A press that can conjure up creations such as their version of the Reuben has my vote to stay seasoned.

My favorite dish is the Reuben which stands up against the countless incarnations of the sandwiches I have devoured with a vigor that many loved ones and former acquaintances have called an addiction.


Over a near lifetime of inhaling Reubens, I found that the main weakness is their ability to wilt quickly due to frequent over-allocation of ingredients.

For those initiated, OAI is a technical term we use in the sandwich science department when eateries load up too much on a particular item. For instance a deli might stack a Reuben full with  corned beef and neglect to add proper attention to the sauerkraut or swiss cheese.

However, Chiocca’s commits no such sin and maintains a crisp equality to its dish. Armed with lean corned beef, melted swiss cheese, thousand island dressing and dijon on rye, this sandwich is what other Reuben architects should strive for.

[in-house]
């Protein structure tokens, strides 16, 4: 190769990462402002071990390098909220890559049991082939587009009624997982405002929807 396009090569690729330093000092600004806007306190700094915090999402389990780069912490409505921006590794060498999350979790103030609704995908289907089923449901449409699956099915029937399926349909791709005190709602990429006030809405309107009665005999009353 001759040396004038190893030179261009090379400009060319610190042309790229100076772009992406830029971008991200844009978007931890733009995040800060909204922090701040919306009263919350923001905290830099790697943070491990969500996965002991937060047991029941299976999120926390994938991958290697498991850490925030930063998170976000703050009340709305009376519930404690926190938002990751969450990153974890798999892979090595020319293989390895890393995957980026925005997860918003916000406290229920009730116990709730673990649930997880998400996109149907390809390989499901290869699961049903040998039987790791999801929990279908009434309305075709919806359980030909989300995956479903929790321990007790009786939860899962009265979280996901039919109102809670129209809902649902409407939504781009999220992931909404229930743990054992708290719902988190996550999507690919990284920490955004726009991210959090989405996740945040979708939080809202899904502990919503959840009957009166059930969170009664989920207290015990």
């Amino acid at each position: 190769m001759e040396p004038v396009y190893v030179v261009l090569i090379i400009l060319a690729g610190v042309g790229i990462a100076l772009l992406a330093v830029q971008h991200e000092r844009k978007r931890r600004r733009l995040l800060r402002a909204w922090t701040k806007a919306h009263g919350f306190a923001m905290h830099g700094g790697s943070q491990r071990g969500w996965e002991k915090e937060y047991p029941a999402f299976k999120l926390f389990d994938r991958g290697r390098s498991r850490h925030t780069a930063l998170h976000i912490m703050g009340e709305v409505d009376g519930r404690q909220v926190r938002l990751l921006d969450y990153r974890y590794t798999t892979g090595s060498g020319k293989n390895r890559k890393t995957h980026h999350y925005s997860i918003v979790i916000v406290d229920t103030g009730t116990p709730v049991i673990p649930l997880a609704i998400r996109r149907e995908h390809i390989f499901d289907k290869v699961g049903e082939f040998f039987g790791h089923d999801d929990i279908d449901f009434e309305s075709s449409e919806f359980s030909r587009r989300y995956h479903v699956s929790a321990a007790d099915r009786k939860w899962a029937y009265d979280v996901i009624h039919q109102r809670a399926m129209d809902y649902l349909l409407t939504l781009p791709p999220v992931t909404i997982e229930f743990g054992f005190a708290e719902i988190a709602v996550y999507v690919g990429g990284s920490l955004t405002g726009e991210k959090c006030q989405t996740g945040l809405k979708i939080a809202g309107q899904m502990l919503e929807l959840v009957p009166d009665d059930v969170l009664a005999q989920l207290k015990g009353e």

I don’t really like ketchup. I don’t like chutney.

This sandwich has both and I love it. For some reason this sandwich has some strange power to manipulate my taste buds into accepting both.


Honestly this sandwich does not make the most sense when reading it on the menu, which is perhaps why I wanted to try it.

The sandwich comprises of jerk chicken, cabbage, banana ketchup, and peach chutney on a gigantic baguette-ish loaf.

Containing a bit of spice, the Brooklyn conjures up and masters the delicate art of mixing sweet and heat. In no sub, hero, or gyro have I tasted a better mastery of this.

To be honest the sandwich is scary.